Post-striker Manchester City may be Guardiola's latest masterpiece

Figcaption Post Striker Manchester City May Be Guardiolas Latest Masterpiece
Posted at: Author: Rain TV UK

A couple of weeks ago Pep Guardiola was asked about Manchester City’s shortage of options up front. “If we dream that the striker is going to solve our problems,” Guardiola replied, “we are not going to win the games. What will help us to still be there is the way we play.”

One of the hallmarks of this strange season, with its relentless churn of games and ceaselessly shifting narratives, is that what might once have been considered anomalous or remarkable now passes with barely a murmur. Sunday 7.15pm kick-offs. Champions League games getting moved to Hungary. And, perhaps most strangely of all: Manchester City are on course to win the Premier League while playing large chunks of the season without a recognised striker.

Premier League: 10 things to look out for this weekend Read more

In part, the history of Premier League champions is the history of its most prolific goalscorers. From Alan Shearer at Blackburn to Thierry Henry at Arsenal to Jamie Vardy at Leicester, no team in the history of the competition have won without a reliable goalscoring centre-forward. Or, more often, several. Alex Ferguson always reckoned on being able to call on four strikers to allow for fluctuations in form or fitness. The same was true of City’s first two title wins under Roberto Mancini and Manuel Pellegrini.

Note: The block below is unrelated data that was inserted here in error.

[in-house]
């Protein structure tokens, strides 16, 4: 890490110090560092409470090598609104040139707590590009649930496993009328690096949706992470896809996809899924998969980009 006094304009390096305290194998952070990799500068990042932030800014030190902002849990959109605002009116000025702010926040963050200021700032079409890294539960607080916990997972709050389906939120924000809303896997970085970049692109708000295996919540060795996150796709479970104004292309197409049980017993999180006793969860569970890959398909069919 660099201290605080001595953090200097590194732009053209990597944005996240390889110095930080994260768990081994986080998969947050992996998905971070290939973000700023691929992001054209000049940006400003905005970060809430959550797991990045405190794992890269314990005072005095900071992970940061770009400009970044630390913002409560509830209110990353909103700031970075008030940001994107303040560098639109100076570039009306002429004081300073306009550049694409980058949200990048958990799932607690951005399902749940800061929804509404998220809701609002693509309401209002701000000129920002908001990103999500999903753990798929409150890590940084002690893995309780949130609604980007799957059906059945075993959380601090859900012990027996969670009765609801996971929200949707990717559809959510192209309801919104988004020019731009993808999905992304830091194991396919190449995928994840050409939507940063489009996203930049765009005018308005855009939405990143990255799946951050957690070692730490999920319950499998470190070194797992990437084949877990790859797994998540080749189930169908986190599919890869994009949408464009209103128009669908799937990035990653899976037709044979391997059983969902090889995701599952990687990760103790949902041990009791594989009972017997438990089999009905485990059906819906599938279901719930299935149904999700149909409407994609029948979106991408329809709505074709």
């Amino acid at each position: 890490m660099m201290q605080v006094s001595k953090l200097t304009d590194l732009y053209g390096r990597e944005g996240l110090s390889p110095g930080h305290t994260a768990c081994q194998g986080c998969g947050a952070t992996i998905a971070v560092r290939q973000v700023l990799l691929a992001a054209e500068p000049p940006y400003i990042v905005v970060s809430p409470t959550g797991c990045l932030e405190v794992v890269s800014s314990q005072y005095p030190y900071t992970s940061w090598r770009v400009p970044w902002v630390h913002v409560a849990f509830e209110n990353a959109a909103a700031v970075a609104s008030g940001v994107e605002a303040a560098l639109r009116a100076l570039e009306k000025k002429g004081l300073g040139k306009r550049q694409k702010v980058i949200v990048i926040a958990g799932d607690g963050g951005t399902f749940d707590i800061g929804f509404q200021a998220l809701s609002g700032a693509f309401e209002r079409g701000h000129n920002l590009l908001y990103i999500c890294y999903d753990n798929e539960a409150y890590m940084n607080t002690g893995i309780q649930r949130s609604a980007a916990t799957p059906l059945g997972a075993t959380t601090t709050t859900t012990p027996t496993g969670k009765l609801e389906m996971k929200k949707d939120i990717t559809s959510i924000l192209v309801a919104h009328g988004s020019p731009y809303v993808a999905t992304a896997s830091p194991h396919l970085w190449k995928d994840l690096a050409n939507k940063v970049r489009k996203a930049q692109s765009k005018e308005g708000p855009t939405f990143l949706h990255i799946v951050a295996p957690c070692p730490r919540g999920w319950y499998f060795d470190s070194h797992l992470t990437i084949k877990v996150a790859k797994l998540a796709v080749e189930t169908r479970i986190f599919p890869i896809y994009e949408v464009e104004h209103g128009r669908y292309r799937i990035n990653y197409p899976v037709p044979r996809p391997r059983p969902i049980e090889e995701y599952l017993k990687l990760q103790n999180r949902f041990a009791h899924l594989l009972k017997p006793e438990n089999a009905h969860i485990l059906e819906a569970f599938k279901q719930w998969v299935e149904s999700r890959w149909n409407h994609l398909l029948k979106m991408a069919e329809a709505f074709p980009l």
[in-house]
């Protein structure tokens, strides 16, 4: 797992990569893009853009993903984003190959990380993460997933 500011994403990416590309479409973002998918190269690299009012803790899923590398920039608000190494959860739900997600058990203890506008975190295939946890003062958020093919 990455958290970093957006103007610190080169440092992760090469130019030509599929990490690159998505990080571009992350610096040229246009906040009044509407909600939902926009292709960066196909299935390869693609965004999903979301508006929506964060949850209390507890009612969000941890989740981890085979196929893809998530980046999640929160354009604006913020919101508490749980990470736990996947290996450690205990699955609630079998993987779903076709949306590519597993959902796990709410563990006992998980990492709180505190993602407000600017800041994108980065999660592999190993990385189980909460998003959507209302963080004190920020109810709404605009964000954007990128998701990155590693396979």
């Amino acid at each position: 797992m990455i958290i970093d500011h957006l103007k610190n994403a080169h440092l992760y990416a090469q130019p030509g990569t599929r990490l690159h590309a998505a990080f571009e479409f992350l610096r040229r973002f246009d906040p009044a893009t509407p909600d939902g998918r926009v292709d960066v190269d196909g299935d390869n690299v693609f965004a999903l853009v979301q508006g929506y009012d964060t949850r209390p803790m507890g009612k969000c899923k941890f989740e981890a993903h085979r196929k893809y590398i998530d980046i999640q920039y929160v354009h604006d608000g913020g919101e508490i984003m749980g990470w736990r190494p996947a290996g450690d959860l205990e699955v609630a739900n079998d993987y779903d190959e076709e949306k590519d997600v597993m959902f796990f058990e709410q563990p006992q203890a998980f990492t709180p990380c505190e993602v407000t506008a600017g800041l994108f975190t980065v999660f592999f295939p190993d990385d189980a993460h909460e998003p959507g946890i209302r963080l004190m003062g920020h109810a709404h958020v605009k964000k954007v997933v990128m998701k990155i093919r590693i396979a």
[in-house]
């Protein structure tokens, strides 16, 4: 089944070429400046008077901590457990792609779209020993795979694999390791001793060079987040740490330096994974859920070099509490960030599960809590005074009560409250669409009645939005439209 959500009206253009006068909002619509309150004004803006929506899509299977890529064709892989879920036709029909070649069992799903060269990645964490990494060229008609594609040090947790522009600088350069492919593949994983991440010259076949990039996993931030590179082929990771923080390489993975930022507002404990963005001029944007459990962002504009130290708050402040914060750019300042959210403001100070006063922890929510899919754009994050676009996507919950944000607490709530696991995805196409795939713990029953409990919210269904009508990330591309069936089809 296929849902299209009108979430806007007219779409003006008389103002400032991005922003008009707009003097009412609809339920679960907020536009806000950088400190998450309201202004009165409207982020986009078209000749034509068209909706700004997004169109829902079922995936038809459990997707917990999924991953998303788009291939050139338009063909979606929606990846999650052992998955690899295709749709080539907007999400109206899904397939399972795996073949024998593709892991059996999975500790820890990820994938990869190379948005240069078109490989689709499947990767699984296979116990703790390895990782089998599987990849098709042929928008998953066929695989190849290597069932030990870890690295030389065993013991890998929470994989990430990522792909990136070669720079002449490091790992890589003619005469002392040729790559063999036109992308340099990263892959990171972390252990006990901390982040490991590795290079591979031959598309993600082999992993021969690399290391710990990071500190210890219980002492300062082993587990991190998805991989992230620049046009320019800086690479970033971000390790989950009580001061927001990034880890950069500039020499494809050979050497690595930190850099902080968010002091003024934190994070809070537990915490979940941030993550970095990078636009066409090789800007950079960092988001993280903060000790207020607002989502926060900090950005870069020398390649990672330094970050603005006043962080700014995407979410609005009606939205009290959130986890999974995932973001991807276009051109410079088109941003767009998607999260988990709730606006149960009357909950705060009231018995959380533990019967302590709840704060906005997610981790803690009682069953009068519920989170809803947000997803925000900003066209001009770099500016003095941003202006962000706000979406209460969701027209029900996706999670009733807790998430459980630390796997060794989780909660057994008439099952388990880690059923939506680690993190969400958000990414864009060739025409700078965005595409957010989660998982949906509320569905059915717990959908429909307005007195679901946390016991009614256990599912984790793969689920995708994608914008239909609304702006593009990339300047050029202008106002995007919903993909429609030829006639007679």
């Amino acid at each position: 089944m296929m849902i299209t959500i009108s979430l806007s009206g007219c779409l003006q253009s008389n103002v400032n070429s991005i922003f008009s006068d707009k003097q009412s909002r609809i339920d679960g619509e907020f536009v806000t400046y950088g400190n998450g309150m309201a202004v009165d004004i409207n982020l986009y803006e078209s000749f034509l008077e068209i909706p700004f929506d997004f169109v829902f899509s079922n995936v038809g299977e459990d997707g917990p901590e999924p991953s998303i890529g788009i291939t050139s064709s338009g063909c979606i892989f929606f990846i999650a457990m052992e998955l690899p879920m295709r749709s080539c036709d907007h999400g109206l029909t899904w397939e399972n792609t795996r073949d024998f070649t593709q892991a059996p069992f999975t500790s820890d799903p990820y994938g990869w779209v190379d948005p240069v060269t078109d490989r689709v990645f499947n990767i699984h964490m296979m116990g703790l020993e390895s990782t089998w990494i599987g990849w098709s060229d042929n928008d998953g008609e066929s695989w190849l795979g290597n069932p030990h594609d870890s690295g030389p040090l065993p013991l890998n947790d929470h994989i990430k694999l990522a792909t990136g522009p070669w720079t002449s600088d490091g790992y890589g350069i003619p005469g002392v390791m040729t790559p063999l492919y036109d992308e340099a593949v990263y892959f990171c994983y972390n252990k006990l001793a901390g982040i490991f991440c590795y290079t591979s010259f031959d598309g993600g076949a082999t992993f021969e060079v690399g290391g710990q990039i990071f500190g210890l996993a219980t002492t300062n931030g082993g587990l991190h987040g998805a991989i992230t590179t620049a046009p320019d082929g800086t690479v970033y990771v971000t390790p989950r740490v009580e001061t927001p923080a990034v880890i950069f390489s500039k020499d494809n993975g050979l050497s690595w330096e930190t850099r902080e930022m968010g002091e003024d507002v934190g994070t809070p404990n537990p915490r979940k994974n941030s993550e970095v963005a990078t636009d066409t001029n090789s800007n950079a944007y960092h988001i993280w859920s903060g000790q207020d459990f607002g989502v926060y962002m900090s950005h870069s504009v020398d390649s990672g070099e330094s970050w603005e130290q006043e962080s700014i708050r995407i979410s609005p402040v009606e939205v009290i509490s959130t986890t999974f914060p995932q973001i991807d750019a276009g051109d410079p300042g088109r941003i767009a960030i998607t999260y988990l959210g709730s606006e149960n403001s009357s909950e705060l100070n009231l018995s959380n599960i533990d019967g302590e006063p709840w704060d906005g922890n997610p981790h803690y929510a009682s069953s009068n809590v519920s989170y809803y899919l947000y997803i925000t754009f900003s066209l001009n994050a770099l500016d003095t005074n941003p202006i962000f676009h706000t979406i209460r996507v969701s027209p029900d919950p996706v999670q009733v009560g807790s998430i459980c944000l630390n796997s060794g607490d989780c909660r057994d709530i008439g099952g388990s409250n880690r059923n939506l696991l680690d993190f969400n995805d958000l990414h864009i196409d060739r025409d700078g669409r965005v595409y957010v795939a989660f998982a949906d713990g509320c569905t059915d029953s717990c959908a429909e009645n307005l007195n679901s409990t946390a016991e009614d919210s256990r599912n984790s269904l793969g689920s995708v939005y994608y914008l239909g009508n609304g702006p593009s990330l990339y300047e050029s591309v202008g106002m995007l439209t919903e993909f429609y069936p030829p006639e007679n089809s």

This season, by contrast, City began with just two recognised strikers in Sergio Agüero and Gabriel Jesus. Both have missed large parts of the season through injury or Covid-19. And though Jesus has contributed four league goals, and Agüero should feature in the second half of the season, City have largely learned to function without them. Ilkay Gündogan is their top league scorer (nine), followed by Raheem Sterling (eight), Phil Foden and Riyad Mahrez (five each). Altogether, strikers have taken 3% of City’s touches this season. Quietly, imperceptibly, Guardiola has moulded City into the Premier League’s first elite post-striker team.

This, perhaps, is the main point of contrast between City and their opponents on Saturday evening. It is now more than three years since Guardiola slyly referred to Tottenham as the “Harry Kane team”, a tag that felt unjust at the time but feels wholly appropriate now. Under José Mourinho, Tottenham have devolved into a team largely in thrall to Kane’s brilliance, whether as goalscorer, creator or out-ball, and who look bereft in his absence.

Pep Guardiola has not been able to call upon Sergio Agüero much because of injury and Covid. Photograph: Alex Livesey/PA

And so in many ways Saturday’s game brings together two contrasting visions of attacking play: one built around the talismanic qualities of one or two brilliant individuals, and one built around an organic, mutating collective. In part, City’s post-striker era is merely a continuation of a longer-term move away from the traditional reliance on a goalscoring centre-forward, who against massed defences can often be marked or crowded out of the game. Liverpool’s use of Roberto Firmino, whose primary function is to create space and chances for Mohamed Salah and Sadio Mané, falls into the same category.